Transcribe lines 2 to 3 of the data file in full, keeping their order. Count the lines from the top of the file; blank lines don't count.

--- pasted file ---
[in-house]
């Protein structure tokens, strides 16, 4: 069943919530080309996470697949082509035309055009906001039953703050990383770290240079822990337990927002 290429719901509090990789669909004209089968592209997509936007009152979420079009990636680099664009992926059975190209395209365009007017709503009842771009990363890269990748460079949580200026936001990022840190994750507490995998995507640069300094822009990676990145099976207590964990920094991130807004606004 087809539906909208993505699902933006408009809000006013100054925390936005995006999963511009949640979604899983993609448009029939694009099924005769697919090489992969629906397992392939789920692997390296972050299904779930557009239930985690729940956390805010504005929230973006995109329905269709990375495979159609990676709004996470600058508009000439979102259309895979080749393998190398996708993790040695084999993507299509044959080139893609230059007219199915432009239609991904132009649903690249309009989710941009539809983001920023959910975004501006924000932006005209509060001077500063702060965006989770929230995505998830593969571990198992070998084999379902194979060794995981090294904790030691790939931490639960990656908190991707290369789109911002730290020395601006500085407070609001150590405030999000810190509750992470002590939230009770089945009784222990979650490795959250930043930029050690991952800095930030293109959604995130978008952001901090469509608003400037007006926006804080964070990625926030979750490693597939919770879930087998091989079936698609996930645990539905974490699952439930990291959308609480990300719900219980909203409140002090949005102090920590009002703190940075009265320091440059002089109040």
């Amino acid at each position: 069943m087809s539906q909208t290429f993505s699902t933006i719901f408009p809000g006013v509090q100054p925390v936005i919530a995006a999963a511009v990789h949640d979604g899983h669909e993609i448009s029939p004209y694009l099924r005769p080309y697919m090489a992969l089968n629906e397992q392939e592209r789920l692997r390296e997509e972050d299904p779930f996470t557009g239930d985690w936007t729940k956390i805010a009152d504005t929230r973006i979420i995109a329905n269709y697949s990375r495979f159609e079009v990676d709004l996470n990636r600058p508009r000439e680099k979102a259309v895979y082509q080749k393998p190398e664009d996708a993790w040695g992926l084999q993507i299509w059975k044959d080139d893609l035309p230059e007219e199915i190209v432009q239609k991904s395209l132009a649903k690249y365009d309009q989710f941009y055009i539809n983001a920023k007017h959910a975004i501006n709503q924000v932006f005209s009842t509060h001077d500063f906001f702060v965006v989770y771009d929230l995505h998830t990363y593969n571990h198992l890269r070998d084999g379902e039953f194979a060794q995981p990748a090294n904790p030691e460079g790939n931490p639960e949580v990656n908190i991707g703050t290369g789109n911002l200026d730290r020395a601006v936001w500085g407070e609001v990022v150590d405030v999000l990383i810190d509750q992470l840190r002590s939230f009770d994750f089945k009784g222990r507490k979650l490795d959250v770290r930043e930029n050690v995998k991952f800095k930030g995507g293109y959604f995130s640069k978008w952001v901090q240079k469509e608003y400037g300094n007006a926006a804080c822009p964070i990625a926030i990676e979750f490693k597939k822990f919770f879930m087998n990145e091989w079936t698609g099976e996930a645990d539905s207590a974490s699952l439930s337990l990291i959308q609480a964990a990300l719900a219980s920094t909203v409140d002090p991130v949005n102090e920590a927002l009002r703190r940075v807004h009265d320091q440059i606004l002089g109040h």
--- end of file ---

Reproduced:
């Protein structure tokens, strides 16, 4: 069943919530080309996470697949082509035309055009906001039953703050990383770290240079822990337990927002 290429719901509090990789669909004209089968592209997509936007009152979420079009990636680099664009992926059975190209395209365009007017709503009842771009990363890269990748460079949580200026936001990022840190994750507490995998995507640069300094822009990676990145099976207590964990920094991130807004606004 087809539906909208993505699902933006408009809000006013100054925390936005995006999963511009949640979604899983993609448009029939694009099924005769697919090489992969629906397992392939789920692997390296972050299904779930557009239930985690729940956390805010504005929230973006995109329905269709990375495979159609990676709004996470600058508009000439979102259309895979080749393998190398996708993790040695084999993507299509044959080139893609230059007219199915432009239609991904132009649903690249309009989710941009539809983001920023959910975004501006924000932006005209509060001077500063702060965006989770929230995505998830593969571990198992070998084999379902194979060794995981090294904790030691790939931490639960990656908190991707290369789109911002730290020395601006500085407070609001150590405030999000810190509750992470002590939230009770089945009784222990979650490795959250930043930029050690991952800095930030293109959604995130978008952001901090469509608003400037007006926006804080964070990625926030979750490693597939919770879930087998091989079936698609996930645990539905974490699952439930990291959308609480990300719900219980909203409140002090949005102090920590009002703190940075009265320091440059002089109040």
């Amino acid at each position: 069943m087809s539906q909208t290429f993505s699902t933006i719901f408009p809000g006013v509090q100054p925390v936005i919530a995006a999963a511009v990789h949640d979604g899983h669909e993609i448009s029939p004209y694009l099924r005769p080309y697919m090489a992969l089968n629906e397992q392939e592209r789920l692997r390296e997509e972050d299904p779930f996470t557009g239930d985690w936007t729940k956390i805010a009152d504005t929230r973006i979420i995109a329905n269709y697949s990375r495979f159609e079009v990676d709004l996470n990636r600058p508009r000439e680099k979102a259309v895979y082509q080749k393998p190398e664009d996708a993790w040695g992926l084999q993507i299509w059975k044959d080139d893609l035309p230059e007219e199915i190209v432009q239609k991904s395209l132009a649903k690249y365009d309009q989710f941009y055009i539809n983001a920023k007017h959910a975004i501006n709503q924000v932006f005209s009842t509060h001077d500063f906001f702060v965006v989770y771009d929230l995505h998830t990363y593969n571990h198992l890269r070998d084999g379902e039953f194979a060794q995981p990748a090294n904790p030691e460079g790939n931490p639960e949580v990656n908190i991707g703050t290369g789109n911002l200026d730290r020395a601006v936001w500085g407070e609001v990022v150590d405030v999000l990383i810190d509750q992470l840190r002590s939230f009770d994750f089945k009784g222990r507490k979650l490795d959250v770290r930043e930029n050690v995998k991952f800095k930030g995507g293109y959604f995130s640069k978008w952001v901090q240079k469509e608003y400037g300094n007006a926006a804080c822009p964070i990625a926030i990676e979750f490693k597939k822990f919770f879930m087998n990145e091989w079936t698609g099976e996930a645990d539905s207590a974490s699952l439930s337990l990291i959308q609480a964990a990300l719900a219980s920094t909203v409140d002090p991130v949005n102090e920590a927002l009002r703190r940075v807004h009265d320091q440059i606004l002089g109040h």